But back to that perpetual association of rock with wine and spirits. While the days of groupies and ever-present bottles of Jack may have been replaced by laid-back seaside family vacations, Bon Jovi is still adamant about his thirst for liquid indulgence. He announced to the crowd that night that he and Jesse were already quite familiar with Bertrand’s wines before making their own, consuming quite a bit of them over the years. “I don’t have a problem,” he joked, “I’m actually just quite good at it.”
Here are a few other fun rosés to try:
The Infinite Monkey Theorem ($15/4 250ml cans)
Perfectly portable for the beach, boat, pool or park, this recyclable canned wine from the urban winery with locations in Denver and Austin is fuchsia in the glass, with intense notes of strawberries and raspberries, slight carbonation for freshness, great acidity, and just a touch of residual sugar to make it endlessly drinkable. “The ubiquity of rosé lends itself to a more accessible single-serve style of packaging, says CEO and winemaker Ben Parsons. “Take it anywhere, drink it anywhere and when you’re dancing, don’t pour it out of the can into a glass because it will end up all over you.” The winery team loves it with grilled salmon or goat cheese.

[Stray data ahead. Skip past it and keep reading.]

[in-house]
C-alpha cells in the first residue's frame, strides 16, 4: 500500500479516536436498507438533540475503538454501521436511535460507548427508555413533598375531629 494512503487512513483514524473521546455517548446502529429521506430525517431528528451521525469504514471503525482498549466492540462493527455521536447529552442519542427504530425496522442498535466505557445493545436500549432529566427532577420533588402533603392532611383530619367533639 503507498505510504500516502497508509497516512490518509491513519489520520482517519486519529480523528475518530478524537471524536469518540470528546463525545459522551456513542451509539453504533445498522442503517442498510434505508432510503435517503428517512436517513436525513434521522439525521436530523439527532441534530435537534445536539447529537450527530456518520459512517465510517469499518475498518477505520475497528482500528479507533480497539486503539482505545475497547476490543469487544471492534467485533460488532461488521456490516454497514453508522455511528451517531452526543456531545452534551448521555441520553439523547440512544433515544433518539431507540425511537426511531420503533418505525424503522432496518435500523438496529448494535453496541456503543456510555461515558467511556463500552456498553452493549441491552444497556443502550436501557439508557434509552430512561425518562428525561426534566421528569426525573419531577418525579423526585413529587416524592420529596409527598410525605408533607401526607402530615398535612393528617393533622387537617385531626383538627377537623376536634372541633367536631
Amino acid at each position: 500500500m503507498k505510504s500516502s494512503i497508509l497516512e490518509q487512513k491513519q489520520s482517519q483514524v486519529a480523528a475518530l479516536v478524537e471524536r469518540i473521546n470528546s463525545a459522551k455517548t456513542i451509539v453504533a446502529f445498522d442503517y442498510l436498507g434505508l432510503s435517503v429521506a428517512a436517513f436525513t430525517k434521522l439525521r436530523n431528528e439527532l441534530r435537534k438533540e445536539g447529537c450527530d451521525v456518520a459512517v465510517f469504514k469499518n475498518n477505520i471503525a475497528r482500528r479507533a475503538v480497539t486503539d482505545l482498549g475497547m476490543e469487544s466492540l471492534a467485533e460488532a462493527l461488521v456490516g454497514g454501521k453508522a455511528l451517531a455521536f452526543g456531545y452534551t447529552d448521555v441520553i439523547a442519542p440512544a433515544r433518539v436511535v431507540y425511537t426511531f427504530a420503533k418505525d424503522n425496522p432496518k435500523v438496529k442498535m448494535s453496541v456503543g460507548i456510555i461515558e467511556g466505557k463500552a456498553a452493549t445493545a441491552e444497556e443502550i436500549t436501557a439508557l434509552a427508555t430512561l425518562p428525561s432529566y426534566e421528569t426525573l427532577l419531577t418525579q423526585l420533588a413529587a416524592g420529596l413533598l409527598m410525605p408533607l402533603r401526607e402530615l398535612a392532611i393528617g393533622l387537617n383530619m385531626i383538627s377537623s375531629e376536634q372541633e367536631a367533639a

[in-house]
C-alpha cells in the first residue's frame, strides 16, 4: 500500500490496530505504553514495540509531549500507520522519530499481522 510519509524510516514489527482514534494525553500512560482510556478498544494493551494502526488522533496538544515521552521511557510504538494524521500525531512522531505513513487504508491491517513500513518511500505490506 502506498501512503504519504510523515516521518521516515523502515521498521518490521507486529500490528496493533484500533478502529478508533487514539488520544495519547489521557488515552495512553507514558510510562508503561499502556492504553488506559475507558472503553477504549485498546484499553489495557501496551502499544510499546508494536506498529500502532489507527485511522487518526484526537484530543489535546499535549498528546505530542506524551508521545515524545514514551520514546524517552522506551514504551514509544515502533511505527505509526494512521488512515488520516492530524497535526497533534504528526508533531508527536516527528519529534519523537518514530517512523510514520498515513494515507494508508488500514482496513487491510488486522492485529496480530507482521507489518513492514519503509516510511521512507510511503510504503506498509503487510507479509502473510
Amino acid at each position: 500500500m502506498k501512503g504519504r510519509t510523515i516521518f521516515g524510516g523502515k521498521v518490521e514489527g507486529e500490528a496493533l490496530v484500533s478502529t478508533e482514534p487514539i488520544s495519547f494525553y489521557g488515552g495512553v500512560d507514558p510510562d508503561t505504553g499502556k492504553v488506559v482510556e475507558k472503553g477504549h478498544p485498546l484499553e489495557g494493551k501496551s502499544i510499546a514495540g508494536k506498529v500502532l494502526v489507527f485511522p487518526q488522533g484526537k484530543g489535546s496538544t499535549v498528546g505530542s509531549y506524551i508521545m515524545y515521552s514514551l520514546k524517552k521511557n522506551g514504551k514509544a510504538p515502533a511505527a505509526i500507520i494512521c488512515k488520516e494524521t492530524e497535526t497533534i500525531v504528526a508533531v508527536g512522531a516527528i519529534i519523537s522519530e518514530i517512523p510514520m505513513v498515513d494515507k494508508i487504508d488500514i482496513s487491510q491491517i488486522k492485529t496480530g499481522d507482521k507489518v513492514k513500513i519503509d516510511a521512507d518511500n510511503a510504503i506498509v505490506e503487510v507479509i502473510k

Cross a pink-tinged sparkling wine with a White Zinfandel and a Provençal rosé, and you get this new easy-drinking fizzy offering from California. It’s strawberry-hued in the glass, with ripe berry aromas and flavors to match, along with watermelon and red cherry. “[It’s] the ultimate crossover wine, delivering all the sophistication of still wine with broader appeal,” touts Jon Guggino, vice-president of marketing for Clos du Bois. “[It’s] fun, festive and ideal for sharing with friends and family.” Try it with strawberry shortcake, watermelon salad with feta, grilled prawns or salmon with a teriyaki glaze.
This wine is produced in Swartland, the region referred to as “the land of South Africa’s hipsters” that’s finally ready for its closeup after being overlooked far too long for showier regions like Stellenbosch. It’s produced with grapes from really old vines and boasts complex red fruits, spice, rose water, and a gorgeous line of minerality. It’s the thinking oenophile’s choice for sipping year-round that works with grilled spice-rubbed pork tenderloin, shrimp steamed in Old Bay Seasoning or seared pepper-crusted ahi tuna.
Kelly Magyarics, DWS, is a wine, spirits and lifestyle writer, and wine educator, in the Washington, D.C. area. She can be reached through her website, www.kellymagyarics.com, or on Twitter and Instagram @kmagyarics.